So far, the Obama administration has expressed “deep concern” over the Israeli air and sea assault on the flotilla heading for Gaza and called for an investigation of the facts. That won’t cut it.

Of course, even that is too much for right-wing and neoconservative critics of Obama, who long for the good old days when the administration of George W. Bush reflexively supported everything that Israel did. Elliot Abrams, for instance, who served as a top official at the National Security Council under Bush, blasted Obama for criticizing Israel’s policy of expanding Jewish settlements in the West Bank and Jerusalem, and for two recent actions at the UN: first, support for the nonproliferation resolution that called on Israel to open its nuclear facilities for inspection, and second, support for the unanimous UN Security Council resolution that criticized (mildly) Israel’s raid on the flotilla.

But in fact America’s response to the deadly attack has been mild. The United States has refused to condemn it. Yesterday, General Jones, the national security adviser, huddled with Israel’s Ambassador Oren and with Uzi Arad, the controversial, right-wing Israeli national security adviser, to work out a common policy that the Washington Post reports focused on “how to contain the immediate diplomatic fallout from the raid.” Secretary of State Clinton called Israeli Defense Minister Barak to say that “we should be extremely cautious in both what we say and what we do in coming days.”

Cautious? No, the United States ought to be outspoken. The New York Times, in a scathing editorial today, slams Israel (“no excuse”) and then raises the broader question of the blockage of Gaza itself:

“At this point, it should be clear that the blockade is unjust and against Israel’s long-term security.”

And the Times says Obama should forthrightly condemn the attack and demand an end to the blockade:

“On Tuesday, President Obama expressed his ‘deep regret’ over the flotilla incident. He is doing Israel no favors with such a tepid response. Prime Minister Benjamin Netanyahu has shown time and again that he prefers bullying and confrontation over diplomacy. Washington needs to make clear to him just how dangerous and counterproductive that approach is.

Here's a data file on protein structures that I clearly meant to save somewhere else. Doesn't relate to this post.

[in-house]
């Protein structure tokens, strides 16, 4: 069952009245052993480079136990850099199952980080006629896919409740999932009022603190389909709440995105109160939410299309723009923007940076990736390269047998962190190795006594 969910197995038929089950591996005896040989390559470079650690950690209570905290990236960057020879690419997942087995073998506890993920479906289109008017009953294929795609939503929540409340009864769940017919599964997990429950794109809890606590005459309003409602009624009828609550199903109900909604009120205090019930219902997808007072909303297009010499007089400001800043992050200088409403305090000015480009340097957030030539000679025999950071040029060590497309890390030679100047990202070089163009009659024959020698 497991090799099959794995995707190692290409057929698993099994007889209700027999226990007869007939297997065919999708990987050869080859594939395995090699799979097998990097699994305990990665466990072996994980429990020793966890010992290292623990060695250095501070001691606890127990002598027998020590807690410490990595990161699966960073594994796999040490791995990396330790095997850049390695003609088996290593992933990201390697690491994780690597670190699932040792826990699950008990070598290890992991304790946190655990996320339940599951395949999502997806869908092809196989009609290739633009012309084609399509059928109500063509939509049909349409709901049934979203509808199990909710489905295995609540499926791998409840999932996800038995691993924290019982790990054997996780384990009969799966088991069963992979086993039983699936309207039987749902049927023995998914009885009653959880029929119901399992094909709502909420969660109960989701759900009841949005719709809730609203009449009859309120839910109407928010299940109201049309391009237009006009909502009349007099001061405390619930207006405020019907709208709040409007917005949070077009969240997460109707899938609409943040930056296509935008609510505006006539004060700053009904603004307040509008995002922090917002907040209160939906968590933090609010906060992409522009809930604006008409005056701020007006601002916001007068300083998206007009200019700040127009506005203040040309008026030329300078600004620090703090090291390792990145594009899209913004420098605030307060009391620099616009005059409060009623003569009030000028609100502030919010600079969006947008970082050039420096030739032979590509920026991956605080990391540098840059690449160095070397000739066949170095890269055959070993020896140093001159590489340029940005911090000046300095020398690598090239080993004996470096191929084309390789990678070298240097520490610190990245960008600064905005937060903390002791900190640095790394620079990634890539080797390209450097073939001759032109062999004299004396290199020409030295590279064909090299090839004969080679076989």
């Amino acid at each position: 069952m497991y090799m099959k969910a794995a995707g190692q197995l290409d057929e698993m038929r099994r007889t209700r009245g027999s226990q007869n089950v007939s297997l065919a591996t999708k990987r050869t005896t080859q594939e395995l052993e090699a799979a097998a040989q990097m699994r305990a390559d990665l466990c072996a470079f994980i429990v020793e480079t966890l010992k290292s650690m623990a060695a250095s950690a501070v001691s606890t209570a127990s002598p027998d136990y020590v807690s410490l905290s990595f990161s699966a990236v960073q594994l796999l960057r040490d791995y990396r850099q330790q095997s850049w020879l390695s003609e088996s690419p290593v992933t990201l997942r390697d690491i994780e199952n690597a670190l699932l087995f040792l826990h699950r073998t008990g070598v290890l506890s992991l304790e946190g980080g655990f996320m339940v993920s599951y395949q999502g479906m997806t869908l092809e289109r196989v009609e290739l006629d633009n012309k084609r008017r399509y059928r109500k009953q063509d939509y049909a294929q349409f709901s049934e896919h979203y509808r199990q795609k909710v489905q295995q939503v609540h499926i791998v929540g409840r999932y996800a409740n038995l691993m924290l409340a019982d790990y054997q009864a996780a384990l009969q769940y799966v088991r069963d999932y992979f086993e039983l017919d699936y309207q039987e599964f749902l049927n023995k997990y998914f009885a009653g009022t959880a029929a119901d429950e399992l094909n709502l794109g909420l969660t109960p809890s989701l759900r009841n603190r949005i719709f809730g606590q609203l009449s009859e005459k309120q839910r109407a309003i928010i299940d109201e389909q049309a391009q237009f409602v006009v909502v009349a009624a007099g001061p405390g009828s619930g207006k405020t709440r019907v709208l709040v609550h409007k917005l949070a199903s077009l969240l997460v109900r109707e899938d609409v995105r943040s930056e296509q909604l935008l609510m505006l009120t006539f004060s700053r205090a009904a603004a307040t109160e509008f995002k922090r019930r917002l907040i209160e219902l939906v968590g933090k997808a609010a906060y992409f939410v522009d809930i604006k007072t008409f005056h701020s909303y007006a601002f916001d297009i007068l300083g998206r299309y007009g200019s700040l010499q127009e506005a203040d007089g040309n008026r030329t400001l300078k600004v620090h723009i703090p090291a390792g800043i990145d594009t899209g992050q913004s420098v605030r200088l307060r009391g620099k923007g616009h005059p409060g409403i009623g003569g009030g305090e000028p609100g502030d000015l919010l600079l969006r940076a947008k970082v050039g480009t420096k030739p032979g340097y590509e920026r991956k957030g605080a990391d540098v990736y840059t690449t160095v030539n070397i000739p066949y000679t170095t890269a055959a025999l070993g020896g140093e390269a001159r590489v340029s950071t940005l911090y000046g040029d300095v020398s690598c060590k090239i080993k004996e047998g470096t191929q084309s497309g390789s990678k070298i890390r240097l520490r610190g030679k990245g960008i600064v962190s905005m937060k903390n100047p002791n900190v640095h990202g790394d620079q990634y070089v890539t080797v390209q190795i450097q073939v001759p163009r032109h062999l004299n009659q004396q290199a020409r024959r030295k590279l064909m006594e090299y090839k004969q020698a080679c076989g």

“Mr. Obama needs to state clearly that the Israeli attack was unacceptable and back an impartial international investigation. The United States should also join the other permanent members of the United Nations Security Council — Britain, France, Russia and China — in urging Israel to permanently lift the blockade.”

But there’s no sign, yet, that the Obama administration is prepared to break with its over-cautious, toe-the-line stance. At least not in public. Behind the scenes, there are reports that the United States might be rethinking its refusal to talk to Hamas. Having long avoided dealing with Hamas — for instance, in trying to restart "proximity talks" between Israel and Fatah — the United States has gone along with Israel’s absolute prohibition on contacts with the Gaza-based movement. According to Khaled Mashaal, the Hamas leader, and Musa Abu Marzouk, deputy chairman of the Hamas Political Bureau, however, Hamas has been in contact with a steady stream of American emissaries, all of whom have gotten the green light from the White House or the State Department. So far, the Obama administration hasn’t budged from its official no-talks rule, but the Israeli attack on the peace flotilla will create more pressure for a change in the official American policy.

That would be welcome, and long overdue.